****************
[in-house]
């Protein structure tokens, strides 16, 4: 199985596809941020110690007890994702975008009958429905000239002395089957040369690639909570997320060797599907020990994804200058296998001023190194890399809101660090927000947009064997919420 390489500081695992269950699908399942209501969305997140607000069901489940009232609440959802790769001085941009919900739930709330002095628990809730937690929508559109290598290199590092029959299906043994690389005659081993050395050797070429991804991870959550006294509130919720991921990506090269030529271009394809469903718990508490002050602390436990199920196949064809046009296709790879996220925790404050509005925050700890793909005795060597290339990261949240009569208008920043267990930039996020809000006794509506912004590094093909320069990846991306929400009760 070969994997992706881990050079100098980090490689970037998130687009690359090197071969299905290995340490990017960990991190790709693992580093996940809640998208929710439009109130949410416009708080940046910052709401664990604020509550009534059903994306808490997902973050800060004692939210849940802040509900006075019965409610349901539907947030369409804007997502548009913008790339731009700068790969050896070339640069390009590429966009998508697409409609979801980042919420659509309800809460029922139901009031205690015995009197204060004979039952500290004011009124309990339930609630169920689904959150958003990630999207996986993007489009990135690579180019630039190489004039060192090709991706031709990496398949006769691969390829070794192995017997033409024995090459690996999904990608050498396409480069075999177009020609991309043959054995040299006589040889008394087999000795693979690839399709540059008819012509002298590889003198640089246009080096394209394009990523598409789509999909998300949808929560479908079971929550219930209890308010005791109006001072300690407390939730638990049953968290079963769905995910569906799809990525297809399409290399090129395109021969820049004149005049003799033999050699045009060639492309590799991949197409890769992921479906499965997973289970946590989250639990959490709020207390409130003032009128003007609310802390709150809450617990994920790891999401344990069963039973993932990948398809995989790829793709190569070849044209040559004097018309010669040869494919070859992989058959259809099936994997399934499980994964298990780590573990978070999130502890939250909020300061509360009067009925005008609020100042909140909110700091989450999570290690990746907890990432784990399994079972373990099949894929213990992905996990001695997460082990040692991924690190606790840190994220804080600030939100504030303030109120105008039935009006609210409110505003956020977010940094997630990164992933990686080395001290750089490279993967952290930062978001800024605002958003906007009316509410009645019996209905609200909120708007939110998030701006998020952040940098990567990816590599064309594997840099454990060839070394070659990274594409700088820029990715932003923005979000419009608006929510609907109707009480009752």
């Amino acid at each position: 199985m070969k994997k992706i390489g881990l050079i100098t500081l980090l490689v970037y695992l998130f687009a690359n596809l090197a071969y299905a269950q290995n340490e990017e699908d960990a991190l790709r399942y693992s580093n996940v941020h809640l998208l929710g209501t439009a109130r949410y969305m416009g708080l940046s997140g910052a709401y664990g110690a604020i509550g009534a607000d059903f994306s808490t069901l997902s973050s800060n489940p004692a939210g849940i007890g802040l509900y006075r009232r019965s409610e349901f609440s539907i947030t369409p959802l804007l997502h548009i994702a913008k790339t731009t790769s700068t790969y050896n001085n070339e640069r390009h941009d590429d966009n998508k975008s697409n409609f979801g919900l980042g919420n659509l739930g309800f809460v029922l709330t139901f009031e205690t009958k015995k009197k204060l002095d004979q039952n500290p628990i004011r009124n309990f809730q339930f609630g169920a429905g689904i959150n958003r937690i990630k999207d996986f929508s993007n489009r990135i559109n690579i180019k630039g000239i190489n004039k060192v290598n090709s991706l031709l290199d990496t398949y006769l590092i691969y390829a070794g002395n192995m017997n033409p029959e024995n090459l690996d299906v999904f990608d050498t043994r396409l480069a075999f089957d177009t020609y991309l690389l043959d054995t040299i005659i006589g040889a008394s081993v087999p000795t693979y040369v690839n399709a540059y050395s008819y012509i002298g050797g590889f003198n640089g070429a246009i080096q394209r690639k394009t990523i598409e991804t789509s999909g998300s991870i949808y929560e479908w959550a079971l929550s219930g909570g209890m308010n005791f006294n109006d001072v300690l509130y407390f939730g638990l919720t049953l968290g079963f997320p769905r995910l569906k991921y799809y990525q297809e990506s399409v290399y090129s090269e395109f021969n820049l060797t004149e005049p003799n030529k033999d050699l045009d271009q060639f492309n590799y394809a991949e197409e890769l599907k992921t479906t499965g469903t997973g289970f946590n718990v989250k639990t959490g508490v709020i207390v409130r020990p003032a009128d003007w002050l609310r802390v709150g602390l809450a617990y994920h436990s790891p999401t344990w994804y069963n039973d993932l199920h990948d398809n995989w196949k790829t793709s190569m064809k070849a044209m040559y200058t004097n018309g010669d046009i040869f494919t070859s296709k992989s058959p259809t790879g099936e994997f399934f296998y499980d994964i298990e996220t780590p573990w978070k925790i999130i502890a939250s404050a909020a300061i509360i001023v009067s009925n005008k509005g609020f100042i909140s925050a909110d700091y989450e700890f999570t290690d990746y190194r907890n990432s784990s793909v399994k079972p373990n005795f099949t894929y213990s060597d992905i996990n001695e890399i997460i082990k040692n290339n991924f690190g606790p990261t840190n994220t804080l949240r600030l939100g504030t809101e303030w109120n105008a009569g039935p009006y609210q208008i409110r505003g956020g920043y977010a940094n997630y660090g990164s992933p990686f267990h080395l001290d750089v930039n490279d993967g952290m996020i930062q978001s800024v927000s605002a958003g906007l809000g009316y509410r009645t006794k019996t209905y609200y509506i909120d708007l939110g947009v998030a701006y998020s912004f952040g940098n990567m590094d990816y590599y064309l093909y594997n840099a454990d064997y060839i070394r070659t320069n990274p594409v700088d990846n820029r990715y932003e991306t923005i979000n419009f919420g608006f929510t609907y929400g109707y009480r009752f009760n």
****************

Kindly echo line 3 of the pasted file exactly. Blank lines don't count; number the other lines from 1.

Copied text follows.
């Amino acid at each position: 199985m070969k994997k992706i390489g881990l050079i100098t500081l980090l490689v970037y695992l998130f687009a690359n596809l090197a071969y299905a269950q290995n340490e990017e699908d960990a991190l790709r399942y693992s580093n996940v941020h809640l998208l929710g209501t439009a109130r949410y969305m416009g708080l940046s997140g910052a709401y664990g110690a604020i509550g009534a607000d059903f994306s808490t069901l997902s973050s800060n489940p004692a939210g849940i007890g802040l509900y006075r009232r019965s409610e349901f609440s539907i947030t369409p959802l804007l997502h548009i994702a913008k790339t731009t790769s700068t790969y050896n001085n070339e640069r390009h941009d590429d966009n998508k975008s697409n409609f979801g919900l980042g919420n659509l739930g309800f809460v029922l709330t139901f009031e205690t009958k015995k009197k204060l002095d004979q039952n500290p628990i004011r009124n309990f809730q339930f609630g169920a429905g689904i959150n958003r937690i990630k999207d996986f929508s993007n489009r990135i559109n690579i180019k630039g000239i190489n004039k060192v290598n090709s991706l031709l290199d990496t398949y006769l590092i691969y390829a070794g002395n192995m017997n033409p029959e024995n090459l690996d299906v999904f990608d050498t043994r396409l480069a075999f089957d177009t020609y991309l690389l043959d054995t040299i005659i006589g040889a008394s081993v087999p000795t693979y040369v690839n399709a540059y050395s008819y012509i002298g050797g590889f003198n640089g070429a246009i080096q394209r690639k394009t990523i598409e991804t789509s999909g998300s991870i949808y929560e479908w959550a079971l929550s219930g909570g209890m308010n005791f006294n109006d001072v300690l509130y407390f939730g638990l919720t049953l968290g079963f997320p769905r995910l569906k991921y799809y990525q297809e990506s399409v290399y090129s090269e395109f021969n820049l060797t004149e005049p003799n030529k033999d050699l045009d271009q060639f492309n590799y394809a991949e197409e890769l599907k992921t479906t499965g469903t997973g289970f946590n718990v989250k639990t959490g508490v709020i207390v409130r020990p003032a009128d003007w002050l609310r802390v709150g602390l809450a617990y994920h436990s790891p999401t344990w994804y069963n039973d993932l199920h990948d398809n995989w196949k790829t793709s190569m064809k070849a044209m040559y200058t004097n018309g010669d046009i040869f494919t070859s296709k992989s058959p259809t790879g099936e994997f399934f296998y499980d994964i298990e996220t780590p573990w978070k925790i999130i502890a939250s404050a909020a300061i509360i001023v009067s009925n005008k509005g609020f100042i909140s925050a909110d700091y989450e700890f999570t290690d990746y190194r907890n990432s784990s793909v399994k079972p373990n005795f099949t894929y213990s060597d992905i996990n001695e890399i997460i082990k040692n290339n991924f690190g606790p990261t840190n994220t804080l949240r600030l939100g504030t809101e303030w109120n105008a009569g039935p009006y609210q208008i409110r505003g956020g920043y977010a940094n997630y660090g990164s992933p990686f267990h080395l001290d750089v930039n490279d993967g952290m996020i930062q978001s800024v927000s605002a958003g906007l809000g009316y509410r009645t006794k019996t209905y609200y509506i909120d708007l939110g947009v998030a701006y998020s912004f952040g940098n990567m590094d990816y590599y064309l093909y594997n840099a454990d064997y060839i070394r070659t320069n990274p594409v700088d990846n820029r990715y932003e991306t923005i979000n419009f919420g608006f929510t609907y929400g109707y009480r009752f009760n």